The USDA defines food insecurity as a lack of consistent access to enough food for an active, healthy life.
Virginia’s rate of child food insecurity is actually the fifth lowest rate in the nation, at 13.2%, but children in certain regions of the state, such as Richmond and southwest Virginia, experience hunger at a much higher rate.
Over 20% of children in Richmond experience food insecurity, while Buchanan County has the highest child insecurity rate at 25.2%, or 1,020 children. Bristol also has a high rate of 21.4%, or 750 children.
While these rates are alarmingly high, rural areas like Buchanan County and Bristol also have low populations, which can skew the rates, according to the Bristol Herald Courier. For example, there are over 8,000 food insecure children in Richmond, while Buchanan county and Bristol have less than 2,000 total.
Contributing factors to food insecurity include unemployment, low wages, medical conditions, drug abuse, and lack of transportation and affordable child care options. The issue is particularly common in rural areas, which have a dearth of grocery stores and food banks.
Lack of access to food becomes an even more serious issue during the summer months, when children aren’t enrolled in school.
But in recent years, school districts and organizations have stepped up to more seriously address the issue.
The USDA has multiple summer programs to help fill the “critical nutrition gap” for children, and among the efforts to tackle the issue is a partnership between the Cumberland Plateau Regional Housing Authority and Feeding America Southwest Virginia.
The groups work together through the USDA’s summer program and provide lunch and an afternoon snack Monday through Friday.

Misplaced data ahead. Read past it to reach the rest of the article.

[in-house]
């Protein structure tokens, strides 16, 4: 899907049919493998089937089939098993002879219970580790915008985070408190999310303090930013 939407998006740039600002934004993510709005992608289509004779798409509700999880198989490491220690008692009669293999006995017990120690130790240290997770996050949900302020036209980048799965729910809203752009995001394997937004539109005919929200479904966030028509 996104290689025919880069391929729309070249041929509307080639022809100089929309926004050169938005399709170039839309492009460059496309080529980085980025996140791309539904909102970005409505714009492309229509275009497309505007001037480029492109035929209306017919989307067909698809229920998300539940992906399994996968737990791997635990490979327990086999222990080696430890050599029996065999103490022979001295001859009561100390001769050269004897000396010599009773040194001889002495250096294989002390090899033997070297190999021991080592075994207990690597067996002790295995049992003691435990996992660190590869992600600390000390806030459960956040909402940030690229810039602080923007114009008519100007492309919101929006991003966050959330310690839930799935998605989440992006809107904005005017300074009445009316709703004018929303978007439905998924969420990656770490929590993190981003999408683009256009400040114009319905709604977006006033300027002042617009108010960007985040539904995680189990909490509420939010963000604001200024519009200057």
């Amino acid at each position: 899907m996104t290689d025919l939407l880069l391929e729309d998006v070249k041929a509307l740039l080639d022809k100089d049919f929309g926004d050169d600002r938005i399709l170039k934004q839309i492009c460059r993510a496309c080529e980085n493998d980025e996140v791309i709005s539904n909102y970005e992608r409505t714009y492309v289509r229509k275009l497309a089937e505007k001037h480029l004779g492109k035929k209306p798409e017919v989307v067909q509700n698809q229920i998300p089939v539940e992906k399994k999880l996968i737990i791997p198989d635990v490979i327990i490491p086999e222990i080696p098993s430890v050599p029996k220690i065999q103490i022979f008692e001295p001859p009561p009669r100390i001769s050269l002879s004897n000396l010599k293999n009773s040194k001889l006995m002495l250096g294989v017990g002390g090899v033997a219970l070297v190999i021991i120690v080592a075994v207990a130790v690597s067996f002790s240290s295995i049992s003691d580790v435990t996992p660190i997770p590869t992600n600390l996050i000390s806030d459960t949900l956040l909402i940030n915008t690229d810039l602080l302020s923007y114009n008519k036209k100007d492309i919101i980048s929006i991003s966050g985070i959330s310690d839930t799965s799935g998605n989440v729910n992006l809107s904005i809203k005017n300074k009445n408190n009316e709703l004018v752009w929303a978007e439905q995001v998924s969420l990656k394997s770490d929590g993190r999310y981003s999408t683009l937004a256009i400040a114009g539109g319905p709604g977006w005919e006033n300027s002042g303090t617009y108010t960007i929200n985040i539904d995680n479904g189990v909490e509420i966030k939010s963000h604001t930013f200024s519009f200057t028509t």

Russell County and Washington County also have similar summer programs through the USDA.
According to the Bristol Herald Courier, the surge in summer programs is frequently attributed to former First Lady Dorothy McAuliffe, who worked steadfastly to implement the Virginia 365 Project to End Childhood Hunger.
The Virginia 365 Project came to fruition after the USDA provided Virginia with $8.8 million in funding to test the impact of providing three meals a day to all children in select schools during the school year, while also giving them food for weekends and school breaks and providing low-income households with resources to purchase food during the summer.
Richmond, Bristol, and Tazewell and Buchanan counties were among the first localities chosen for the project and while there was some success according to the Bristol Herald Courier, there are still some children who don’t get enough to eat during the summer.
Other groups, such as the Southwest Virginia Coalition to Address Hunger Free Children, which is comprised of nonprofits and several school systems, are also begin to address the issue as they know that funding for the Virginia 365 project will eventually run out and leave a void.
Feeding America Southwest Virginia CEO Pamela Irvine told the Herald Courier that the coalition is in the process of “determining what response is realistic to fill that need because it’s going to leave a great gap for those children and a lot of those [rural] areas don’t have the resources to be able to provide a lot.”
Feeding America Southwest Virginia has partnered with 11 sites to offer summer food programs this year and they plan to add 10 more sites next summer.
While these groups continue to make some progress, the issue also requires more substantive action.
Including children, there are a total of 863,390 Virginians experiencing food insecurity and the Map the Meal Gap report estimates that it would cost $446.7 million to meet the food needs of those people.
Some lawmakers are trying to do their part. U.S. Sen. Mark Warner (D-Va) introduced a bill in March to eliminate food deserts, though it’s unclear if it will gain traction in the Republican-controlled Senate.
On the state level, Del. Delores McQuinn (D-Richmond) introduced HB 1858, and state Sen. Rosalyn Dance (D-Petersburg) and state Sen. Bill Stanley (R-Franklin) sponsored SB 999, which would have created the Virginia Grocery Investment Program and Fund to provide funding for the construction, rehabilitation, or expansion of grocery stores in underserved communities throughout Virginia.
Despite the severity of the issue, a Republican-led committee defeated both bills.